In short, Crank 2: High Voltage does exactly what it says on the tin; it’s essentially a rerun of the first film, in overdrive; and that’s no bad thing. It doesn’t promise an emotionally heartwarming story, stellar acting or even a basic plot worth caring about, what it does offer is the chance to watch an electrically charger shocker that provides the audience with what they want; an hour and a half of pure non-stop action at its absolute best. Crank 2 is what it is; mindless escapism at its finest.


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As with all other new features, Crank 2 is presented via a full 1080p transfer and it is one that looks consistently fantastic. The majority of the film takes place via external shots and they never fail to impress, with little artifacing or other image problems. Obviously if examined closely there is an element of grain noticeable, but the detail in this transfer is so crisp and clean that it really has to be seen to be believed, as it so clear that it almost seems unreal; as if not only has the action been cranked up to 11, but so has the pictures sharpness.

Contrast is sound, and whilst colour is obviously heightened on certain scenes more than others, it is fairly consistent and never too powerful or unnatural that it becomes distracting. Black levels remain inky and deep throughout, and help to create a transfer that whilst heightened and not perfect, is hard to fault; a true testament to the potential quality of Blu-ray.


Crank 2’s impressive soundtrack bursts through the speakers via a well made DTS-HD-MA mix that is truly immersive; managing to successfully utilize the entire soundfield (and every speaker) to its fullest potential. Volume levels are as good as they can possibly be, with dialogue well anchored and abundantly clear, gunshots and other like-minded action effects are also crystal clear and well placed as is the large amount of bass used in the soundtrack. In short this is one soundtrack that is extremely difficult to fault.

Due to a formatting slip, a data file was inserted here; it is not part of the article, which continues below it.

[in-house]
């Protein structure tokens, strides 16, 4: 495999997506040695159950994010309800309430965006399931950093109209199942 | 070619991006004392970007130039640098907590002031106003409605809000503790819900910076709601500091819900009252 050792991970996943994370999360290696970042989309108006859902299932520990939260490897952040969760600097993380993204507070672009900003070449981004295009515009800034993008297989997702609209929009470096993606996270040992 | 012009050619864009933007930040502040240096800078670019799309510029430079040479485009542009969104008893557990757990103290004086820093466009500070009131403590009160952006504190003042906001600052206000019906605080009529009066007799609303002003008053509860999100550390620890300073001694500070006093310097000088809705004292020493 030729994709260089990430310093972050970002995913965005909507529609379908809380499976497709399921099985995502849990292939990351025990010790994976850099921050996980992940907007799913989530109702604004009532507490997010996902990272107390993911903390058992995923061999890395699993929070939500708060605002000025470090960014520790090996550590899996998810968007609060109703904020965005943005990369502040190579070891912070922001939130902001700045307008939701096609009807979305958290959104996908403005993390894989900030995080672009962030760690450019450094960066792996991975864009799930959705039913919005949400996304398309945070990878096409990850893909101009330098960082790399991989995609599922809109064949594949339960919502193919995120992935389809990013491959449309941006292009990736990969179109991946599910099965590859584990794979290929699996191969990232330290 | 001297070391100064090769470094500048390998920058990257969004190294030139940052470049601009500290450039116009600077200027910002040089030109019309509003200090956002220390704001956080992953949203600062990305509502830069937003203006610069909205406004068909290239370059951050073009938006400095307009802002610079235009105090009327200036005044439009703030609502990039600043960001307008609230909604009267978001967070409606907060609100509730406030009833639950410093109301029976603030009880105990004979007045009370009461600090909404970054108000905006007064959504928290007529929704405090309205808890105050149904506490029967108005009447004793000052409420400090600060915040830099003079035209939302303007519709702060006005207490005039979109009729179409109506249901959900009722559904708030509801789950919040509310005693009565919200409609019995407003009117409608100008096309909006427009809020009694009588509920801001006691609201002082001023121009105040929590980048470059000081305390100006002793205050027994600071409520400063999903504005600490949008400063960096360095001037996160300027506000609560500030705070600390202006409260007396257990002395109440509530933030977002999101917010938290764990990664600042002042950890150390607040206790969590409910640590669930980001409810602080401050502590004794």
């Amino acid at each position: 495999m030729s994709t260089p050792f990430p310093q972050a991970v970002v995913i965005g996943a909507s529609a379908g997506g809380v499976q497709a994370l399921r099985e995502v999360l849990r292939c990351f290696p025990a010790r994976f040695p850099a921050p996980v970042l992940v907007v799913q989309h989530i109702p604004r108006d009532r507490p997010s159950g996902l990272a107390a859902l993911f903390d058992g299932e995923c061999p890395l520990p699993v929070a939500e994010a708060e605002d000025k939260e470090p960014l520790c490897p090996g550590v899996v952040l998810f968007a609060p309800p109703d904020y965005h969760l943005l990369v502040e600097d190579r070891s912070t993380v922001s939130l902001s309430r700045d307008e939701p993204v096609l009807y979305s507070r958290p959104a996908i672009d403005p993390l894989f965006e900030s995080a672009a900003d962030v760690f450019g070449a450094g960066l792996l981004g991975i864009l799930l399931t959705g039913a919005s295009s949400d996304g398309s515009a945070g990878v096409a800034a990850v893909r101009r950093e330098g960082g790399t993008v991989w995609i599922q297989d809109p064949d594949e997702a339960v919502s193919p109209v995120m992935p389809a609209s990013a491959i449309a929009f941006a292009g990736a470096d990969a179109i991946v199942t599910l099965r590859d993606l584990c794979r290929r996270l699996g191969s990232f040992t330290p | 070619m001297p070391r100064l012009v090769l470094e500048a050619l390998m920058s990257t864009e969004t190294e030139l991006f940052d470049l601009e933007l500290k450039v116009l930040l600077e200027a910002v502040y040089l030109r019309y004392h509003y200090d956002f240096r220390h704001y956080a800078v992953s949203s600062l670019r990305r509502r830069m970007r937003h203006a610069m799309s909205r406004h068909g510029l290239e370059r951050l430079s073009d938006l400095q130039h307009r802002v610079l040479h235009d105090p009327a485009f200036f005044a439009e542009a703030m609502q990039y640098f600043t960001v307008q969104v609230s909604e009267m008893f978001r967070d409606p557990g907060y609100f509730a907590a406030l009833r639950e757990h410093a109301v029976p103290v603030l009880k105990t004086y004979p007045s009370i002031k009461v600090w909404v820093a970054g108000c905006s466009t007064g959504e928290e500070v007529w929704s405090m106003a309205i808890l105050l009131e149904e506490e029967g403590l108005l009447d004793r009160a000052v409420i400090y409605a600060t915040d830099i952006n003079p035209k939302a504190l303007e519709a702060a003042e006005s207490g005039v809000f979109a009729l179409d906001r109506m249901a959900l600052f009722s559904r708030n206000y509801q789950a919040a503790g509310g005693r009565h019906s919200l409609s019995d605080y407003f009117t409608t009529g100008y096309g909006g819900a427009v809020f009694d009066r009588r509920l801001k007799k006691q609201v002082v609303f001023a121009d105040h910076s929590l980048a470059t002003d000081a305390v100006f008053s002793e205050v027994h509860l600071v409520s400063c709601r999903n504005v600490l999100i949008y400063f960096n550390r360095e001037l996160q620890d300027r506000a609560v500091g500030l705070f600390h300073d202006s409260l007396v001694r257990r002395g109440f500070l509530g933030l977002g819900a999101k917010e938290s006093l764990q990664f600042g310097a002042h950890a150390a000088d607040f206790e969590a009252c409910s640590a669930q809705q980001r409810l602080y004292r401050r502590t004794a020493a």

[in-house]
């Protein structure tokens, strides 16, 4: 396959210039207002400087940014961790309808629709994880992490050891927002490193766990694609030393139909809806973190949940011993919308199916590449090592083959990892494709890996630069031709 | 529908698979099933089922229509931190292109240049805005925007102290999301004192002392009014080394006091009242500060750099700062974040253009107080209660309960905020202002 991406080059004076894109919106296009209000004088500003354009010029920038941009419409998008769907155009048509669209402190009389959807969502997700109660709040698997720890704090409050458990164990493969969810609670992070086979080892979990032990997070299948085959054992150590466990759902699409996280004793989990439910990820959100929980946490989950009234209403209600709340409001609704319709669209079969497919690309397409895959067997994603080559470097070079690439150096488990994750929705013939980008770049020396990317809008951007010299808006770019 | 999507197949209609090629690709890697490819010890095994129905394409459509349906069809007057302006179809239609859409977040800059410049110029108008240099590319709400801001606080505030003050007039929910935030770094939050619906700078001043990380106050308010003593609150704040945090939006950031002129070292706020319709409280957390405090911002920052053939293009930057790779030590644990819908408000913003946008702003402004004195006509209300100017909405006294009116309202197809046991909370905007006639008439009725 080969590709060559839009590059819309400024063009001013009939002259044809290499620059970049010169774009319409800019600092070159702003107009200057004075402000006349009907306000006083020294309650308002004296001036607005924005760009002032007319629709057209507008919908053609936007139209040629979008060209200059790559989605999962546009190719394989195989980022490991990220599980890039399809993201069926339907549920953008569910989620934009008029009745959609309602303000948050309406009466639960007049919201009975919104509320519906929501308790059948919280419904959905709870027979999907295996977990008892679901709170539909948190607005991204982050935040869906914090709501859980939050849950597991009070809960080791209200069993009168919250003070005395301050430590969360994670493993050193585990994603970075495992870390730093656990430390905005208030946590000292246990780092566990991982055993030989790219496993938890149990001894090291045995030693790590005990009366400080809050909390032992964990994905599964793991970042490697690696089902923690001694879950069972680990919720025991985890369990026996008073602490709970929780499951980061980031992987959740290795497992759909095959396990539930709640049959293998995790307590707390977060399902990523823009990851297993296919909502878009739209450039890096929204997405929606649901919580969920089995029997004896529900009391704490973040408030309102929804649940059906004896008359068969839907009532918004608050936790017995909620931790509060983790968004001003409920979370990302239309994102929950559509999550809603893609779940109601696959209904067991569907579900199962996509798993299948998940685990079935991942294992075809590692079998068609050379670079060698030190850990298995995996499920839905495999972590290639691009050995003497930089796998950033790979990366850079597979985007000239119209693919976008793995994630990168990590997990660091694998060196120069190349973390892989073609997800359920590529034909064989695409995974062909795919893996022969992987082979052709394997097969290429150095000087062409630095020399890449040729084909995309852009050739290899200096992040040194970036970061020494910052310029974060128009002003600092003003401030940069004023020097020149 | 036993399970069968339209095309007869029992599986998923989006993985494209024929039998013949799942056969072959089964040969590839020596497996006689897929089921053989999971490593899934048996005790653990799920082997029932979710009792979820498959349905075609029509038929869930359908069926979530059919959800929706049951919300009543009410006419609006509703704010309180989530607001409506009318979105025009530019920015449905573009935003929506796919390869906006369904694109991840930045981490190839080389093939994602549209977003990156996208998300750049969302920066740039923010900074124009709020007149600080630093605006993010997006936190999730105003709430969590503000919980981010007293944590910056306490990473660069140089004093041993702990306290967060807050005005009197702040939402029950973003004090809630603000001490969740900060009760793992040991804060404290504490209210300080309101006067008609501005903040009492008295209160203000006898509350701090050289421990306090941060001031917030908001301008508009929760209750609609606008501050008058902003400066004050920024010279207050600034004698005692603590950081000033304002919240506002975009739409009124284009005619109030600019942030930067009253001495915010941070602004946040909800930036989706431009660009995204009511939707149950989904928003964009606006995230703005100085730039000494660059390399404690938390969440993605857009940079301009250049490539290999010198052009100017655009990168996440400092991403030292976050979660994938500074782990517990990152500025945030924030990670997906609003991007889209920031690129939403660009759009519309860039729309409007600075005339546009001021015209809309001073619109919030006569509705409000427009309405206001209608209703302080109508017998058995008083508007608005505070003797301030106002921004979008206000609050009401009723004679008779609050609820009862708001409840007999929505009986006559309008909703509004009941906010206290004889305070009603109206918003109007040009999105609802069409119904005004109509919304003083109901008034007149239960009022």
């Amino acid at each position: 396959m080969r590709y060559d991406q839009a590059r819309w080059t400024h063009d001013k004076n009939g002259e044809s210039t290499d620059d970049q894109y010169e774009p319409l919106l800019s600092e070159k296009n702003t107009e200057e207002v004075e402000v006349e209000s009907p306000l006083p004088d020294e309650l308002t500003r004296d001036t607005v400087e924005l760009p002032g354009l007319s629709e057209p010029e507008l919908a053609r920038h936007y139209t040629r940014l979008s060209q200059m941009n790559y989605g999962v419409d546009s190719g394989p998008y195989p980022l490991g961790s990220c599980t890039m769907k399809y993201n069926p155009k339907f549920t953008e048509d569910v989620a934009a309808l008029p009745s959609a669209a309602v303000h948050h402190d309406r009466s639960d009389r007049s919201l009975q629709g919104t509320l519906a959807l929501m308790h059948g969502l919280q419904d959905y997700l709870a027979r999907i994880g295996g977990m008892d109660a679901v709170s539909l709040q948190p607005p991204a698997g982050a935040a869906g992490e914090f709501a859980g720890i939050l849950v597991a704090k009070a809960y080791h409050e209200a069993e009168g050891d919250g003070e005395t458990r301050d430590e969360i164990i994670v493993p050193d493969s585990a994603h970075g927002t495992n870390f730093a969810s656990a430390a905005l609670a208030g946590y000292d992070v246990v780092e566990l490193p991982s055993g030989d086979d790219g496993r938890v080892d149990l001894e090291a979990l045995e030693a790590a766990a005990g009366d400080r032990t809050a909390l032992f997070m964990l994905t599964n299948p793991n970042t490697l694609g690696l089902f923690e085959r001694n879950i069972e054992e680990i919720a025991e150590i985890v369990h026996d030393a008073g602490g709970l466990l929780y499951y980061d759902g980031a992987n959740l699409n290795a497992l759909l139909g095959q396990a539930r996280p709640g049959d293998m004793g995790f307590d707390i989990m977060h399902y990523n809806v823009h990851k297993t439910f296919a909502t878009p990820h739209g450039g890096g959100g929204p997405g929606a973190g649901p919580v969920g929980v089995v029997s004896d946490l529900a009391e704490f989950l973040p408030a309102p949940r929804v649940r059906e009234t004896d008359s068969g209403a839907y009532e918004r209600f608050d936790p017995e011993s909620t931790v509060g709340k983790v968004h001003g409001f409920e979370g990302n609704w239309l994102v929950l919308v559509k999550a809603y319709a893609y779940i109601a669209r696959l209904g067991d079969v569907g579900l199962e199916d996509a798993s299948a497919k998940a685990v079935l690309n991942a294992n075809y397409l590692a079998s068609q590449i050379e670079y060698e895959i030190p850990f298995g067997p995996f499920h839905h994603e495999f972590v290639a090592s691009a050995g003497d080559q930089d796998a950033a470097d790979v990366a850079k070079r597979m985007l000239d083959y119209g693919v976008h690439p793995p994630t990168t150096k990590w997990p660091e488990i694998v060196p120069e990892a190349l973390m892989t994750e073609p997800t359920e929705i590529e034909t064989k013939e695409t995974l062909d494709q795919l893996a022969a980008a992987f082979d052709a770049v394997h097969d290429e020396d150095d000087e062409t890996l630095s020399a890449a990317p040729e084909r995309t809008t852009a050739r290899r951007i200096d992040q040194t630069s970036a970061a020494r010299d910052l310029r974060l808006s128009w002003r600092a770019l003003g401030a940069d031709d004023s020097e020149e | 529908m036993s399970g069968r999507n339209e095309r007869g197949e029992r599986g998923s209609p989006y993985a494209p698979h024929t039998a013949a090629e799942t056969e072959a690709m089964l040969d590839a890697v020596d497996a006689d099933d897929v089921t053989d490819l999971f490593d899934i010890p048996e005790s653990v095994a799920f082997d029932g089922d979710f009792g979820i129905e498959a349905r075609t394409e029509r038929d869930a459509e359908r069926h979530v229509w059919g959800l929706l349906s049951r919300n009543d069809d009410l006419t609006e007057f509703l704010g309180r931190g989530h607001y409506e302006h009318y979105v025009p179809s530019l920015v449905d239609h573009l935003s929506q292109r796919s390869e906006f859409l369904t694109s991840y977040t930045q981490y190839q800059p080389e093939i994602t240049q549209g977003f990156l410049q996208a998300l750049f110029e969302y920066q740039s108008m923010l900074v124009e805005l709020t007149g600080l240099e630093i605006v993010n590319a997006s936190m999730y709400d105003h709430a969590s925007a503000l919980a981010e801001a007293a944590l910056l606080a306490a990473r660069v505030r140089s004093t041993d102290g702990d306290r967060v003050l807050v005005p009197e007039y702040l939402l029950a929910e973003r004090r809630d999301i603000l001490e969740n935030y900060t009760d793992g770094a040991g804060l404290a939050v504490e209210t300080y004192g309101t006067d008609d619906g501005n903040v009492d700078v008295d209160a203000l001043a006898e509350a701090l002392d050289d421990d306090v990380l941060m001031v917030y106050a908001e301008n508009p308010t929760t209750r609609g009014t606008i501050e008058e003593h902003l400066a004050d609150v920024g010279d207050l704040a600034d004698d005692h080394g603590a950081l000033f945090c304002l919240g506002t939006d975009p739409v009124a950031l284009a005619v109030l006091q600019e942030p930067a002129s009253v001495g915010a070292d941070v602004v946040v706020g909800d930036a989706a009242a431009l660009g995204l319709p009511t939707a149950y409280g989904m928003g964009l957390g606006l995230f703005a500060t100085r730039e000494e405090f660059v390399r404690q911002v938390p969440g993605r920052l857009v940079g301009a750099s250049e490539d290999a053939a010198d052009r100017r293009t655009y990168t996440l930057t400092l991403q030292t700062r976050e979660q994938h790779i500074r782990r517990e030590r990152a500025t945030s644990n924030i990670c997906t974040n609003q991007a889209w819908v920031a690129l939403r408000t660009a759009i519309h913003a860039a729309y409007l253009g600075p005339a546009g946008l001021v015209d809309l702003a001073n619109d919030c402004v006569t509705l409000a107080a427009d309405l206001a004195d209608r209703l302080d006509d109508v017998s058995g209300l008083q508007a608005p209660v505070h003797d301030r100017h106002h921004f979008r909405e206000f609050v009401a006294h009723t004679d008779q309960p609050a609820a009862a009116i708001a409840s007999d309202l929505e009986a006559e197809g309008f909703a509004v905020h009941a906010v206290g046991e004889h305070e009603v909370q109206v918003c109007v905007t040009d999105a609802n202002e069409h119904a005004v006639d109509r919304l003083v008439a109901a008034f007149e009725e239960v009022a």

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The Blu-ray edition of Crank 2 comes loaded with a plethora of extras including audio commentaries, a making of featurette, BD live content and the option to create bookmarks.

All features are presented in the same tongue in cheek fashion as the main feature, and are well worth a look for fans of the series, although adding bookmarks is largely pointless as every Blu-ray automatically contains a scene selection option that will propel the viewer to within a couple of minutes of any point in the film they desire.

It is also worth noting that the films ending credits are worth watching in their entirety as they contain short clips that finish off the story as well as several amusing outtakes.

The bottom line:

Crank 2 might be just another re-run of the first film (a non-stop insane actioner of a film with full-body-tourette’s) but for anyone who enjoyed the original it will be more than worth an hour and a half of their time. It’s not the film to watch if you’re looking for something serious, a gritty drama or even anything remotely realistic; it’s 100% pure fun, it’s one to watch if you’re looking for a laugh, if you enjoy a bit of action and can appreciate something so daft and clearly slapstick that it’s amusing and enjoyable. The extras are good, easily arranged and not simply mindless filler, and more importantly the picture and audio quality are truly amazing.

The plots terrible, the dialogue is complete tripe and there’s no real acting to speak of… But who cares? Chev Chellios is back from the dead and on an action packed quest to get his heart back, in a film that comes highly recommended; one to watch if you fancy a change from all the overly serious films being released nowadays, an enjoyable fun filled ride of a film.

However, whilst the film and disc clearly warrant a viewing, there have been reports of an inbuilt problem with the current batch of Crank 2 Blu-ray’s available, meaning it may prove wise to research the numerous places online with information on which players have the problem and how to update or fix the issue before buying.

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Matt Wheeldon is the Founder, and Editor in Chief of Good Film Guide. He still refers to the cinema as "the pictures", and has what some would describe as a misguided appreciation for Waterworld.